Issues on how to restart youth baseball and softball leagues were discussed during a joint web meeting of the Napoleon parks and recreation board and committee Monday.

Gov. Mike DeWine announced last week that non-contact and limited contact sports leagues, including baseball and softball, can resume play beginning May 26 under certain safety guidelines.

Those guidelines and the limited number of registrations were “problematic” issues that concerned members of the parks and recreation board and committee.

Specifically, the rule stating players may not share equipment was cause for much of the discussion.

“Nobody can share equipment, that includes bats, gloves, catcher’s equipment,” said Napoleon City Manager Joel Mazur. “That, in itself, is problematic. This would be a big expense on the city or is it something that would have to be a burden on the players and parents to purchase and bring their own equipment.”

Napoleon Parks and Recreation Board President Matt Hardy also questioned who would police all the safety regulations that are required to play.

“That is my biggest concern,” said Hardy. “Who in their right mind would ask a volunteer coach to do this? They have it hard enough and we are asking them to do this.”

Parks and Recreation Board member John Knepley said each team would most likely need three to four coaches to help maintain the safety regulations. He also added there would probably need to be a representative from the league at each game to monitor the coaches.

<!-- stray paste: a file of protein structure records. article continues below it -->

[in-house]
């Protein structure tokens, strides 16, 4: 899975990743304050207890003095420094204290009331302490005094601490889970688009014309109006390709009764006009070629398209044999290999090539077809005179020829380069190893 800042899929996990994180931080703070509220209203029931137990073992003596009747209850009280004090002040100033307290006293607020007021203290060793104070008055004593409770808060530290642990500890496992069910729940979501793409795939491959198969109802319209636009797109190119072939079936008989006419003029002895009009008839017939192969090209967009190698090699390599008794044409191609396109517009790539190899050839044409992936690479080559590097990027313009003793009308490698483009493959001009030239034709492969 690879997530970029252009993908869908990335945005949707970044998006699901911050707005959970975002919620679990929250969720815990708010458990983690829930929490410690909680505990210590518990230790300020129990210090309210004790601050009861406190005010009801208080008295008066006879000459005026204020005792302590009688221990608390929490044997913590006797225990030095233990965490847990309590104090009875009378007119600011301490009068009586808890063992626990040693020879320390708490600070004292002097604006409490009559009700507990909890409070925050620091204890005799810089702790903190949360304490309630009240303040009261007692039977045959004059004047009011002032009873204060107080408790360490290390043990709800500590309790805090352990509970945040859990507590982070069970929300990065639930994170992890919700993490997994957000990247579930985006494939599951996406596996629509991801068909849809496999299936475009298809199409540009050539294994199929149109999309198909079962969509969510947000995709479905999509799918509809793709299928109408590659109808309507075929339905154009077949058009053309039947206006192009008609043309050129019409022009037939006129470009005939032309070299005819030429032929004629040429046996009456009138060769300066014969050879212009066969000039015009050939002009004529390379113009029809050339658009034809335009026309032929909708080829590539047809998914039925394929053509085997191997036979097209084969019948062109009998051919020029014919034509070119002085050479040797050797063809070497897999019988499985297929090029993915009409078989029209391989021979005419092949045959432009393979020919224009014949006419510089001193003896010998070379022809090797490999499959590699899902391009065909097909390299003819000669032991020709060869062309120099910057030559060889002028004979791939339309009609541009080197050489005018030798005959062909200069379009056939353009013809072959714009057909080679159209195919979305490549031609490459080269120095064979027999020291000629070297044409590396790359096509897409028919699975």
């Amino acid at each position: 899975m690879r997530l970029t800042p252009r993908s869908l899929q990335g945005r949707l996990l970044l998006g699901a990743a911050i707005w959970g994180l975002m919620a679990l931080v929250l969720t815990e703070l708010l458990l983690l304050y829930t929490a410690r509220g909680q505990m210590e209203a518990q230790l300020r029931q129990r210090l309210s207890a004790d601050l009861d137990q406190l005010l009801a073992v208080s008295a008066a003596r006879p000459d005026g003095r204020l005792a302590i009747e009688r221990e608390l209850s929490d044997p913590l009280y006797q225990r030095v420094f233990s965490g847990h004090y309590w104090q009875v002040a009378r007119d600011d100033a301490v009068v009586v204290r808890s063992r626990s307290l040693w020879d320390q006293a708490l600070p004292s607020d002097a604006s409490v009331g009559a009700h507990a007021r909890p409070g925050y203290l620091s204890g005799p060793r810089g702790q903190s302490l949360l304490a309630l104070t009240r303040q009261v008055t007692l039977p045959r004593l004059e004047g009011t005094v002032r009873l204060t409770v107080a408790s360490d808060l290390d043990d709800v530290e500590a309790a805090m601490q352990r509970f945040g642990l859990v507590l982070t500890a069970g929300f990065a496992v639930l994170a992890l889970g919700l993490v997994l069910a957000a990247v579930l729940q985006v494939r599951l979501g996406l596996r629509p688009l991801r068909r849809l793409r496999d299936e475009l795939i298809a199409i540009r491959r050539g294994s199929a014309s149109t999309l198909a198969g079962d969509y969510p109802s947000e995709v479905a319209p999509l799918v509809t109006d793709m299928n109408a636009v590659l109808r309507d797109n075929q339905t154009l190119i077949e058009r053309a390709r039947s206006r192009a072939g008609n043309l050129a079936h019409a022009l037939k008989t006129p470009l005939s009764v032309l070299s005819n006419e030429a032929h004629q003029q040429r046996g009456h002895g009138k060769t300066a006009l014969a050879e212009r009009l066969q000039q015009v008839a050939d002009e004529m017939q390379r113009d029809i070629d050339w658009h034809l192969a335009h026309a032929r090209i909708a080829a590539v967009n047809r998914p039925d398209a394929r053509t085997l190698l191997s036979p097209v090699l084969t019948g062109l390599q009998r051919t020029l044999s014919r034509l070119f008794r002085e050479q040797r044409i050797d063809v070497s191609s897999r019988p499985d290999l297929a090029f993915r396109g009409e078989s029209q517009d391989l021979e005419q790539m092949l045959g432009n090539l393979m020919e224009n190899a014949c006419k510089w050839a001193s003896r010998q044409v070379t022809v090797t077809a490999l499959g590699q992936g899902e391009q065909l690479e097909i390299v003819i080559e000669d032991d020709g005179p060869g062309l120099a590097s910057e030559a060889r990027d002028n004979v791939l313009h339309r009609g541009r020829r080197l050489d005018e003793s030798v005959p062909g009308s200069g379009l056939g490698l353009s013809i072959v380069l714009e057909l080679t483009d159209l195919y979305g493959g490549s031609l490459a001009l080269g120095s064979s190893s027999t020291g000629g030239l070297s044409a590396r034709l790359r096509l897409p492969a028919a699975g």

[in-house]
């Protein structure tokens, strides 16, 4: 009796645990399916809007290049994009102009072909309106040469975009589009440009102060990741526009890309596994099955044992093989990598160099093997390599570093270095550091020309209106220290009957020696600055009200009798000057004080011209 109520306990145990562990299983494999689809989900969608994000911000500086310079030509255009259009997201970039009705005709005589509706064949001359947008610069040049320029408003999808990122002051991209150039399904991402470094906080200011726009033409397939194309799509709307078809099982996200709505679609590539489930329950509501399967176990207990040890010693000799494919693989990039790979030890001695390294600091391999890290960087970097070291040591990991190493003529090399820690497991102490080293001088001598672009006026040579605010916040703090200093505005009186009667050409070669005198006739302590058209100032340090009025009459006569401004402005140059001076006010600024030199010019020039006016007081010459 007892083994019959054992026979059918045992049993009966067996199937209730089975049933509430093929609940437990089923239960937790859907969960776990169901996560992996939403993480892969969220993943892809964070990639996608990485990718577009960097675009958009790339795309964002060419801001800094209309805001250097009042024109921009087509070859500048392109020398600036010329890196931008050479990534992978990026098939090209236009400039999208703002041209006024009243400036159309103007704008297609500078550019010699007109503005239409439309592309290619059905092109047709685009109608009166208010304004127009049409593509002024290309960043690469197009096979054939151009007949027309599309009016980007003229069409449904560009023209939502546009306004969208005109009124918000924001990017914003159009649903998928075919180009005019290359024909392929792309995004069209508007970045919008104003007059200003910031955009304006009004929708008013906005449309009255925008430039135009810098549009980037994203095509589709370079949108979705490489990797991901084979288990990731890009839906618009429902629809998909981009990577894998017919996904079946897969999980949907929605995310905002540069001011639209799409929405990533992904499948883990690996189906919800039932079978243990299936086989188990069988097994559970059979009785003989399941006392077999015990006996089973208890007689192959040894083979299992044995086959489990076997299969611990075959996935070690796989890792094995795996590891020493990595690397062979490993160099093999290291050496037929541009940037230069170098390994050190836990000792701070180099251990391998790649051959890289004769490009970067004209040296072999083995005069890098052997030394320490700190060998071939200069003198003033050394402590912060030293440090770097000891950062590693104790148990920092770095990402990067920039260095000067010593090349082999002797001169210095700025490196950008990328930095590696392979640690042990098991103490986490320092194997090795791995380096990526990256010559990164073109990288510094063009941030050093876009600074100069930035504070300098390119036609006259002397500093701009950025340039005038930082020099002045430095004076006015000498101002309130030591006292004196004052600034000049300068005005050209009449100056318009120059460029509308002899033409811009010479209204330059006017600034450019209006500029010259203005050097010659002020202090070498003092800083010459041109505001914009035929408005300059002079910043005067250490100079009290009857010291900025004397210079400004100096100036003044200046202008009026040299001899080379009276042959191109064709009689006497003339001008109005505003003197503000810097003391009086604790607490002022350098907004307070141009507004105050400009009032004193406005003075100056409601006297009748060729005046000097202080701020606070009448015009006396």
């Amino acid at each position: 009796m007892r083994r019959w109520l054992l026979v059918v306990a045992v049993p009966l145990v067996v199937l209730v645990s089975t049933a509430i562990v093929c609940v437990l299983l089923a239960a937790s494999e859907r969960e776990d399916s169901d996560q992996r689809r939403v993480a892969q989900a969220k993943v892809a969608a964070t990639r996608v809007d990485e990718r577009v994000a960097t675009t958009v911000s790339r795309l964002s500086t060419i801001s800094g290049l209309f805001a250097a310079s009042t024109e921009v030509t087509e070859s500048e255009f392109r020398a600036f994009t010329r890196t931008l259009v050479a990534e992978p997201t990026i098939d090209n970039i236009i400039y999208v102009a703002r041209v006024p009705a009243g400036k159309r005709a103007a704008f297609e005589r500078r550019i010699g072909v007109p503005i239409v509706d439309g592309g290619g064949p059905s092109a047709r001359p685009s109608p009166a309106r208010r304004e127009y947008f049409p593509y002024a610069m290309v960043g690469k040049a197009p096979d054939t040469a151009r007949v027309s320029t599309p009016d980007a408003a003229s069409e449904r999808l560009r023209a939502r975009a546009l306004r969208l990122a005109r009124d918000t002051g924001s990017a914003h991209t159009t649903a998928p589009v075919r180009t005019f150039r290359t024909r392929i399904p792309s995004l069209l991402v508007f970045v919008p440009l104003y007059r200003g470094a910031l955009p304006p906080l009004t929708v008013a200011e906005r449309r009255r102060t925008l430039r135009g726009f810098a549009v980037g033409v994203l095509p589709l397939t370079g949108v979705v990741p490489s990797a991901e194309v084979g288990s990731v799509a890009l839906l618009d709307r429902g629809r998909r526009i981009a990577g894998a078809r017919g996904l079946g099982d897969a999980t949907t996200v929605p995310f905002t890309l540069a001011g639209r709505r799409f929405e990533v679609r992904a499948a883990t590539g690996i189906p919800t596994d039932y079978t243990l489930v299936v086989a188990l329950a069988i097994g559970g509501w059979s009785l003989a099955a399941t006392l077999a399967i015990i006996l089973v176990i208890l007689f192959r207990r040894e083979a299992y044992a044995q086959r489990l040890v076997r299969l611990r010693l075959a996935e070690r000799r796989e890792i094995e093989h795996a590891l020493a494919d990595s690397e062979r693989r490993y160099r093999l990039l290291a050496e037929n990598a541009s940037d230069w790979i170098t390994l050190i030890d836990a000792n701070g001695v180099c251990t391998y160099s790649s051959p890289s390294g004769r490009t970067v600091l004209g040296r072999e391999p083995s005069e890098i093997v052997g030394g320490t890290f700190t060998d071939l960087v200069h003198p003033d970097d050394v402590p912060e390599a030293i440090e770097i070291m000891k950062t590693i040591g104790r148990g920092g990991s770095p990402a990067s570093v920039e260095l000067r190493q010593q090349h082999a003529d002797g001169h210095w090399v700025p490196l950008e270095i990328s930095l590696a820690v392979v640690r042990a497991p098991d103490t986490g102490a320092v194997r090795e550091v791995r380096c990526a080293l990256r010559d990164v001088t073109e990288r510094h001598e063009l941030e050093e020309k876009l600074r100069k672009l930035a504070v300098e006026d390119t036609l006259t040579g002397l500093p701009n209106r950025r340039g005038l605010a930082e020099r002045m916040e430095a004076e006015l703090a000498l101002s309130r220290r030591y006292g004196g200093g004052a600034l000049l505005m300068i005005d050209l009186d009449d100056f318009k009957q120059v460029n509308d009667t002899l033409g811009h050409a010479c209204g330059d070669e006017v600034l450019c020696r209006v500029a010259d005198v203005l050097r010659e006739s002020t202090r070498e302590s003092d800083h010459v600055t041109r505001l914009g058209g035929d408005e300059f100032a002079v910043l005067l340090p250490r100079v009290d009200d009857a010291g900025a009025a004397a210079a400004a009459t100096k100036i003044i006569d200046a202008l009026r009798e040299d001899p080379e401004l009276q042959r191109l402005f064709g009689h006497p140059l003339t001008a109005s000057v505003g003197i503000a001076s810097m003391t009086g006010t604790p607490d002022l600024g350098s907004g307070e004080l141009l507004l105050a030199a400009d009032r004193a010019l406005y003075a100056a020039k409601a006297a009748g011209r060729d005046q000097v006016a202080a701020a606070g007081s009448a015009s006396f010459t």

“I am all for playing, but just not how sure we can make this happen,” said Hardy.

Other safety rules each league must follow include maintaining a six-foot social distance when not playing the game and coaches and umpires must wear facial coverings at all times, while players must wear masks when not on the playing field.

Napoleon Parks and Recreation Director Tony Cotter noted all the city fields have dugouts that would not allow all the players to be inside them and maintain the six-foot social distance.

“Do we put them on the bleachers?” asked Cotter. “If we do then the spectators have to move from the bleachers and are standing around all over the park.”

Cotter also informed the groups that registration numbers for most of the leagues do not warrant restarting. He said three leagues currently have enough players registered to field at least four teams, which he considered the minimum to form a league.

Registrations for youth baseball and softball leagues are open until Friday.

It was decided to hold off on making any decision until the registration deadline passes and see if there is even enough players to field certain leagues. A meeting next week was scheduled to go over the registration numbers and possibly decide if there will be youth baseball and softball leagues this summer.

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